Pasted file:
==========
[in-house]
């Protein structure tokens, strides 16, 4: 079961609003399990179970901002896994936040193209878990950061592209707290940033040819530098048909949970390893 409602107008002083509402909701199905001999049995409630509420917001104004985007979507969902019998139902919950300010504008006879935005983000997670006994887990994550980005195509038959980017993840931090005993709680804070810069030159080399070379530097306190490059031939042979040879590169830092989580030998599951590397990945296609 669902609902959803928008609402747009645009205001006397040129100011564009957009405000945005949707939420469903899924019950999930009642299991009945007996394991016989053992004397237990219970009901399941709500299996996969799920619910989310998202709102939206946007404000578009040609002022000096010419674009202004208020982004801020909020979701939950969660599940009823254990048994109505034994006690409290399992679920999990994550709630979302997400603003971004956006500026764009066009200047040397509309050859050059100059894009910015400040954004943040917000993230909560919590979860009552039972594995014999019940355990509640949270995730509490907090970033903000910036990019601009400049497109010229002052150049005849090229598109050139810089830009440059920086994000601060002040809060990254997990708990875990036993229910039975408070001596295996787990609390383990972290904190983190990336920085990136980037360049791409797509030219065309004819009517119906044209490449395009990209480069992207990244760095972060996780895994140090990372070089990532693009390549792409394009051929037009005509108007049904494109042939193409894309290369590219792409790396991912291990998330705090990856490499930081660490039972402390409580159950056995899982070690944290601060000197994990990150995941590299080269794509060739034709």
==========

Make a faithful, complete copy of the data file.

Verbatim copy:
[in-house]
């Protein structure tokens, strides 16, 4: 079961609003399990179970901002896994936040193209878990950061592209707290940033040819530098048909949970390893 409602107008002083509402909701199905001999049995409630509420917001104004985007979507969902019998139902919950300010504008006879935005983000997670006994887990994550980005195509038959980017993840931090005993709680804070810069030159080399070379530097306190490059031939042979040879590169830092989580030998599951590397990945296609 669902609902959803928008609402747009645009205001006397040129100011564009957009405000945005949707939420469903899924019950999930009642299991009945007996394991016989053992004397237990219970009901399941709500299996996969799920619910989310998202709102939206946007404000578009040609002022000096010419674009202004208020982004801020909020979701939950969660599940009823254990048994109505034994006690409290399992679920999990994550709630979302997400603003971004956006500026764009066009200047040397509309050859050059100059894009910015400040954004943040917000993230909560919590979860009552039972594995014999019940355990509640949270995730509490907090970033903000910036990019601009400049497109010229002052150049005849090229598109050139810089830009440059920086994000601060002040809060990254997990708990875990036993229910039975408070001596295996787990609390383990972290904190983190990336920085990136980037360049791409797509030219065309004819009517119906044209490449395009990209480069992207990244760095972060996780895994140090990372070089990532693009390549792409394009051929037009005509108007049904494109042939193409894309290369590219792409790396991912291990998330705090990856490499930081660490039972402390409580159950056995899982070690944290601060000197994990990150995941590299080269794509060739034709």